The Moral Point of View in Hume, Kant and Mill Margaret Marie
... result of reasoning) will resolve this prime facie tension in Hume’s moral system. On
this interpretation, our faculty of reason has no role in our primary moral reactions.
However, we do use our faculty of reason when we make secondary moral
evaluations/judgments. I also argue that, for Hume, we fi ...
An Internalist Dilemma - University of Colorado Boulder
... whereas it is less clear whether externalism is able to do so. At the same time, there is
disagreement within the internalist camp about how strong the necessary relation between
moral judgments and motivation should be understood to be. On strong internalism, it
holds for all persons whereas it on ...
Don`t Let it Happen Again: A Kantian Account of
... forgiveness, we are concerned only with moral punishment, not civic punishment.14 Kant tells us
that, in the moral sense, punishment consists of the actions we undertake in order to be either
materially restored, or to have our rights restored (or, presumably, both). This seeking of
compensation is ...
ИГРА - IDEA
... These are the following:
- Natural tolerance
This kind of tolerance means curiosity and trust inherent in the small child. They do not
define or determine the quality of his "I". The process of shaping the personality has not
reached yet the stage where there are separate classifications, social gro ...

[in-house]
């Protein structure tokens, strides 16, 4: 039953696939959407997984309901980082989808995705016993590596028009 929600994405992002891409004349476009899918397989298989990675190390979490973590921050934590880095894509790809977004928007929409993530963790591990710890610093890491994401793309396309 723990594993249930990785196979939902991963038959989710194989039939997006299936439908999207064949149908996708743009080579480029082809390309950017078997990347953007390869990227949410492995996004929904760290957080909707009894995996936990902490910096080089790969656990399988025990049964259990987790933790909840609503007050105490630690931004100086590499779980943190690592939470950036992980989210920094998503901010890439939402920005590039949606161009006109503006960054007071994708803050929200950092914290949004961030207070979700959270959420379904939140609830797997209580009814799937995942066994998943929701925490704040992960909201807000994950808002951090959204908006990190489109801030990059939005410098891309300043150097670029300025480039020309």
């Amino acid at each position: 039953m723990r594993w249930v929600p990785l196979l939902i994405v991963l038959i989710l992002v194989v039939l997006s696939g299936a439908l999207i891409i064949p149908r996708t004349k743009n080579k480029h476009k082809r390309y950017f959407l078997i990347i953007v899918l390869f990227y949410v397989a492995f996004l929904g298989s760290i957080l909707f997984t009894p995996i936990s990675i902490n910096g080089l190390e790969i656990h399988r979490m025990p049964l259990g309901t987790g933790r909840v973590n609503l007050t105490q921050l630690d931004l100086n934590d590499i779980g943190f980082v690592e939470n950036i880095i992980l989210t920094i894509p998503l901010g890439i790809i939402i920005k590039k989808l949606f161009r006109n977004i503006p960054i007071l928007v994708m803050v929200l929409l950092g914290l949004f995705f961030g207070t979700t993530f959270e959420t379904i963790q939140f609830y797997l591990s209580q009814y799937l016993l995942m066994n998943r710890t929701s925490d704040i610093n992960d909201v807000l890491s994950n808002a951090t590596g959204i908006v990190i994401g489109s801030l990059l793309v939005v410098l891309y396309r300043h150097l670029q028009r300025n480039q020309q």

... information for the purposes of
communication is one thing that
computers are getting more and more able
to do. It is easy to see why this might be
important, but does a system need
affective or conative states of its own to
make moral decisions?
Is Morality Natural?
... identifying the factors that influence judgment and the actions that follow. These studies suggest that
nature provides a universal moral grammar, designed to generate fast, intuitive and universally held
judgments of right and wrong.
Consider yourself a subject in an experiment on the Moral Sense T ...
The Theory of Moral Sentiments
The Theory of Moral Sentiments is a 1759 book by Adam Smith. It provided the ethical, philosophical, psychological, and methodological underpinnings to Smith's later works, including The Wealth of Nations (1776), Essays on Philosophical Subjects (1795), and Lectures on Justice, Police, Revenue, and Arms (1763) (first published in 1896).